The gymnasion of Olympia

Originally, the gymnasion at Olympia was merely an open area near the river, which was used for training. The earliest building, the palaistra, was constructed just south of the training grounds in the third century BC. The colonnades around the gymnasion date from about 100 BC. The eastern colonnade measured exactly one stadion, which allowed the sprinters to train here when the weather was bad. Along this colonnade, there were rooms where the athletes could stay overnight during the games. The interior court contained other running tracks and space to throw the discus and the javelin. Of the western colonnade nothing remains. Probably this part of the gymnasion is swept away by the river.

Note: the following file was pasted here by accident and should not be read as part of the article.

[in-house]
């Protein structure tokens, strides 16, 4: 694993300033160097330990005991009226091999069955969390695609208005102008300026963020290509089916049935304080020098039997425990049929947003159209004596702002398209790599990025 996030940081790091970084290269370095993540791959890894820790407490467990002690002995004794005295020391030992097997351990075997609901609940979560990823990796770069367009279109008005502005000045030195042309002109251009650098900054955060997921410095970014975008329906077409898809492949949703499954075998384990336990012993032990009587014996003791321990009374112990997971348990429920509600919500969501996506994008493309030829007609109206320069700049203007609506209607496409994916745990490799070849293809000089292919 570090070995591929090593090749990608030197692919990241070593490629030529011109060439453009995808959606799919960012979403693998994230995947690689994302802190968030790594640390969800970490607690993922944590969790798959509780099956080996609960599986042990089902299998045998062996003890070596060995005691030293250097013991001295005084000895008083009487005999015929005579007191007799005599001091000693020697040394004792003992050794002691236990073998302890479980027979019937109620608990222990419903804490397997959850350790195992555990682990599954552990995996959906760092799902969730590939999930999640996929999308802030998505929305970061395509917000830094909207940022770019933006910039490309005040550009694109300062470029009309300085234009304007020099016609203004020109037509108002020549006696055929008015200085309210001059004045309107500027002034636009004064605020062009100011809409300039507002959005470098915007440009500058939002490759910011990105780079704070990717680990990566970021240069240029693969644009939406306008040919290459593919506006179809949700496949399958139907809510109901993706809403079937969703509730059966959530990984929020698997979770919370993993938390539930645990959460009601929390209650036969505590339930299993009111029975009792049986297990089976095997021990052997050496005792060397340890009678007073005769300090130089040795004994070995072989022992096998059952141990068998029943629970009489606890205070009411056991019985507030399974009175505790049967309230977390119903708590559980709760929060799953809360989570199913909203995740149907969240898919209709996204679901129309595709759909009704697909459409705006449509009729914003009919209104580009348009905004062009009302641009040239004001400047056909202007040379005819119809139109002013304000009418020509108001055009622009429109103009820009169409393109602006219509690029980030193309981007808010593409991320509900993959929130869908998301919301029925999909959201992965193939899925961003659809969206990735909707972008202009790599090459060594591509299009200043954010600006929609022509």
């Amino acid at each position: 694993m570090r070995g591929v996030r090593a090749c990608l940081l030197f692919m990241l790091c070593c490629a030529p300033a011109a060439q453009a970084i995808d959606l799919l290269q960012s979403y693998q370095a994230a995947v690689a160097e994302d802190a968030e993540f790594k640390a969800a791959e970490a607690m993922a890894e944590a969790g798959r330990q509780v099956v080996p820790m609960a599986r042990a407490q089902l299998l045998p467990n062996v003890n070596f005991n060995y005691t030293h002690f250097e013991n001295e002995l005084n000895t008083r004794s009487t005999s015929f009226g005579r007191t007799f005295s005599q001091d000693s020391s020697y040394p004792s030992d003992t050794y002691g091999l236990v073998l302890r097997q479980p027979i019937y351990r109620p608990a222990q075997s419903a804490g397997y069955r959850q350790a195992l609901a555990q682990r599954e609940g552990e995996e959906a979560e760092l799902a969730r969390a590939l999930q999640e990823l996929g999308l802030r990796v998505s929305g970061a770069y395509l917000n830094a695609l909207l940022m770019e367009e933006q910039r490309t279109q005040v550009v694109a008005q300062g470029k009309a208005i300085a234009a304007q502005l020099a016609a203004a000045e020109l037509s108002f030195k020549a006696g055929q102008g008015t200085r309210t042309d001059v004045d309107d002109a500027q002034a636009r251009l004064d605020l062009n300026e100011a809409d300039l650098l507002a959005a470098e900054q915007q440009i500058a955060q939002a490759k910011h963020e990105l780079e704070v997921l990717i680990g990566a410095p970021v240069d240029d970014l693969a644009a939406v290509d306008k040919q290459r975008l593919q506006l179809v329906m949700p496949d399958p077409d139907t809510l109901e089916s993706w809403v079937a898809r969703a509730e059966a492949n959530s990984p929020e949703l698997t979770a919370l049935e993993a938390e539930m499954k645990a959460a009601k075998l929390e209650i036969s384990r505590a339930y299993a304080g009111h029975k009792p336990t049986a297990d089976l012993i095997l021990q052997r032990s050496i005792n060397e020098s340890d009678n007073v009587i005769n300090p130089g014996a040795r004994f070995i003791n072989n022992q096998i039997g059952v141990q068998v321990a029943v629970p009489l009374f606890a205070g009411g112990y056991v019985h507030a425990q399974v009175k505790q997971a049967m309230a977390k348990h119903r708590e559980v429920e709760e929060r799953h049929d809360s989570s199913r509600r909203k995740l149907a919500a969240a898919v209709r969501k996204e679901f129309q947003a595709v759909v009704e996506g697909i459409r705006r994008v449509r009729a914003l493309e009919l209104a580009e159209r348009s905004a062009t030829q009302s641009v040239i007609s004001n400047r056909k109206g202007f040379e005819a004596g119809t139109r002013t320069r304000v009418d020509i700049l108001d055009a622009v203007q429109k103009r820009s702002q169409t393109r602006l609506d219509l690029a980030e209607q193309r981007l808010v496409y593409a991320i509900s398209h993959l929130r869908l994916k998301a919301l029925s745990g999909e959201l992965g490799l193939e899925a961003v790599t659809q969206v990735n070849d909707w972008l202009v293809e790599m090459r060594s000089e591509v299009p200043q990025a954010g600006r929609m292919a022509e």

Even when no games were going on, Olympia was a popular sanctuary. In between the games, the gymnasion was a meeting place for pelgrims, teachers and tourists from all over Greece.

One month before the games started, the athletes were expected in Elis. Two of the three gymnasia in this city (not yet that of Olympia) were available for them to train. The preliminary competitions took place here as well, as only the best athletes could take part in the actual games.

© KU Leuven, 2012